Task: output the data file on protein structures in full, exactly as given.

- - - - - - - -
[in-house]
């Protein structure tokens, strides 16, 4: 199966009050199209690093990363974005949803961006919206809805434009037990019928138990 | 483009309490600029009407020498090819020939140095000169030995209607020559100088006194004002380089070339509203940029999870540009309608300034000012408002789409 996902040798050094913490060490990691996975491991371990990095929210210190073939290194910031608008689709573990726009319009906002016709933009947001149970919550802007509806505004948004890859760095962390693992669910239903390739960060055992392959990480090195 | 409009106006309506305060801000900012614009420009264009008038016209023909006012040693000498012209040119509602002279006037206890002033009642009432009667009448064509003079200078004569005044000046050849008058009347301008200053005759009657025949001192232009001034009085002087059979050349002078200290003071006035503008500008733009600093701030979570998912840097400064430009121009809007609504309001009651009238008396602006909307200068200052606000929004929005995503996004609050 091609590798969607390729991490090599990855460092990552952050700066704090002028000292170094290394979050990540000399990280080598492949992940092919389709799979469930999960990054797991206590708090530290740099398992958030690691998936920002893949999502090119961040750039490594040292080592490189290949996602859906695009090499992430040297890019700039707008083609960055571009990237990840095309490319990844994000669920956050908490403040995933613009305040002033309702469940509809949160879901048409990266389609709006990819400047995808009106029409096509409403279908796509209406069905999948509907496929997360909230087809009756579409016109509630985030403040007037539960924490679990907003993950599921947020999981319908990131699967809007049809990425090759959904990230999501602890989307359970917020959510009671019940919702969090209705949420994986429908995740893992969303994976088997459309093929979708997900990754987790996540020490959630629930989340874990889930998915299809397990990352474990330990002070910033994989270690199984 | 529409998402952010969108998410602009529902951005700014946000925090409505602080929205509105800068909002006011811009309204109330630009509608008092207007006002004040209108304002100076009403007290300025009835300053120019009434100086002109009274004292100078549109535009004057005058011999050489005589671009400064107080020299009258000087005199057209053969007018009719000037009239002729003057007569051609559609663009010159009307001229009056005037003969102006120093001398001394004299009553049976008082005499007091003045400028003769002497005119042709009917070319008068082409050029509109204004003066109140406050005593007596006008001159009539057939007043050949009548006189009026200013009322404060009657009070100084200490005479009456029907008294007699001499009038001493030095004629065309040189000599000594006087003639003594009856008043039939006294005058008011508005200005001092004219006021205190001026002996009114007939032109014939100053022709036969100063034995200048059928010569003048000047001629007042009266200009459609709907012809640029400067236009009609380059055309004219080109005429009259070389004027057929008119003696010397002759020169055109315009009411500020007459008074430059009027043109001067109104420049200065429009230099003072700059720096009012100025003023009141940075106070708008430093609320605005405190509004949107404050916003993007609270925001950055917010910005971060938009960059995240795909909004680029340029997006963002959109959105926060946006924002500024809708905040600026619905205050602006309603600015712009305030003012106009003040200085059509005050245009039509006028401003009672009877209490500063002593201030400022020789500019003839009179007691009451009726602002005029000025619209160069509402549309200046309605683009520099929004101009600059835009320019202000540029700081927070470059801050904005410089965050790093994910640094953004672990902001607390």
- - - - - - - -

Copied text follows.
[in-house]
């Protein structure tokens, strides 16, 4: 199966009050199209690093990363974005949803961006919206809805434009037990019928138990 | 483009309490600029009407020498090819020939140095000169030995209607020559100088006194004002380089070339509203940029999870540009309608300034000012408002789409 996902040798050094913490060490990691996975491991371990990095929210210190073939290194910031608008689709573990726009319009906002016709933009947001149970919550802007509806505004948004890859760095962390693992669910239903390739960060055992392959990480090195 | 409009106006309506305060801000900012614009420009264009008038016209023909006012040693000498012209040119509602002279006037206890002033009642009432009667009448064509003079200078004569005044000046050849008058009347301008200053005759009657025949001192232009001034009085002087059979050349002078200290003071006035503008500008733009600093701030979570998912840097400064430009121009809007609504309001009651009238008396602006909307200068200052606000929004929005995503996004609050 091609590798969607390729991490090599990855460092990552952050700066704090002028000292170094290394979050990540000399990280080598492949992940092919389709799979469930999960990054797991206590708090530290740099398992958030690691998936920002893949999502090119961040750039490594040292080592490189290949996602859906695009090499992430040297890019700039707008083609960055571009990237990840095309490319990844994000669920956050908490403040995933613009305040002033309702469940509809949160879901048409990266389609709006990819400047995808009106029409096509409403279908796509209406069905999948509907496929997360909230087809009756579409016109509630985030403040007037539960924490679990907003993950599921947020999981319908990131699967809007049809990425090759959904990230999501602890989307359970917020959510009671019940919702969090209705949420994986429908995740893992969303994976088997459309093929979708997900990754987790996540020490959630629930989340874990889930998915299809397990990352474990330990002070910033994989270690199984 | 529409998402952010969108998410602009529902951005700014946000925090409505602080929205509105800068909002006011811009309204109330630009509608008092207007006002004040209108304002100076009403007290300025009835300053120019009434100086002109009274004292100078549109535009004057005058011999050489005589671009400064107080020299009258000087005199057209053969007018009719000037009239002729003057007569051609559609663009010159009307001229009056005037003969102006120093001398001394004299009553049976008082005499007091003045400028003769002497005119042709009917070319008068082409050029509109204004003066109140406050005593007596006008001159009539057939007043050949009548006189009026200013009322404060009657009070100084200490005479009456029907008294007699001499009038001493030095004629065309040189000599000594006087003639003594009856008043039939006294005058008011508005200005001092004219006021205190001026002996009114007939032109014939100053022709036969100063034995200048059928010569003048000047001629007042009266200009459609709907012809640029400067236009009609380059055309004219080109005429009259070389004027057929008119003696010397002759020169055109315009009411500020007459008074430059009027043109001067109104420049200065429009230099003072700059720096009012100025003023009141940075106070708008430093609320605005405190509004949107404050916003993007609270925001950055917010910005971060938009960059995240795909909004680029340029997006963002959109959105926060946006924002500024809708905040600026619905205050602006309603600015712009305030003012106009003040200085059509005050245009039509006028401003009672009877209490500063002593201030400022020789500019003839009179007691009451009726602002005029000025619209160069509402549309200046309605683009520099929004101009600059835009320019202000540029700081927070470059801050904005410089965050790093994910640094953004672990902001607390």